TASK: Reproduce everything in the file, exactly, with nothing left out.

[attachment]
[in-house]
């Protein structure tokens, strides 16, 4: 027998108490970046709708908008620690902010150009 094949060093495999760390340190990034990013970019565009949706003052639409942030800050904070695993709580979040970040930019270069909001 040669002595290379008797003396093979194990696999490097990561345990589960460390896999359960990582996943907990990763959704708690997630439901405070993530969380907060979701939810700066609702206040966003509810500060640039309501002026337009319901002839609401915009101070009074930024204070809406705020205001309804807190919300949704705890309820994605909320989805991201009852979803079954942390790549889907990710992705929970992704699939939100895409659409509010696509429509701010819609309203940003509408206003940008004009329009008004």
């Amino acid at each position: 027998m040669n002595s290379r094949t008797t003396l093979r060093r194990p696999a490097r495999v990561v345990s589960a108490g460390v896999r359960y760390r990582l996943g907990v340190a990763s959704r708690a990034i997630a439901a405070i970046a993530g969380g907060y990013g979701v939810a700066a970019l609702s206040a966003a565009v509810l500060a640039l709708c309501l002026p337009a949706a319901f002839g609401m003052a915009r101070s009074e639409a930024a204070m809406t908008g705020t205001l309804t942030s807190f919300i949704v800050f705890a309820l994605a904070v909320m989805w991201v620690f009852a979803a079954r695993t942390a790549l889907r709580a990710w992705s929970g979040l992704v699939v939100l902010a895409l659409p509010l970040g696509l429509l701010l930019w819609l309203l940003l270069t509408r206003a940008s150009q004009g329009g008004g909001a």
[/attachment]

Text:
[in-house]
């Protein structure tokens, strides 16, 4: 027998108490970046709708908008620690902010150009 094949060093495999760390340190990034990013970019565009949706003052639409942030800050904070695993709580979040970040930019270069909001 040669002595290379008797003396093979194990696999490097990561345990589960460390896999359960990582996943907990990763959704708690997630439901405070993530969380907060979701939810700066609702206040966003509810500060640039309501002026337009319901002839609401915009101070009074930024204070809406705020205001309804807190919300949704705890309820994605909320989805991201009852979803079954942390790549889907990710992705929970992704699939939100895409659409509010696509429509701010819609309203940003509408206003940008004009329009008004």
């Amino acid at each position: 027998m040669n002595s290379r094949t008797t003396l093979r060093r194990p696999a490097r495999v990561v345990s589960a108490g460390v896999r359960y760390r990582l996943g907990v340190a990763s959704r708690a990034i997630a439901a405070i970046a993530g969380g907060y990013g979701v939810a700066a970019l609702s206040a966003a565009v509810l500060a640039l709708c309501l002026p337009a949706a319901f002839g609401m003052a915009r101070s009074e639409a930024a204070m809406t908008g705020t205001l309804t942030s807190f919300i949704v800050f705890a309820l994605a904070v909320m989805w991201v620690f009852a979803a079954r695993t942390a790549l889907r709580a990710w992705s929970g979040l992704v699939v939100l902010a895409l659409p509010l970040g696509l429509l701010l930019w819609l309203l940003l270069t509408r206003a940008s150009q004009g329009g008004g909001a």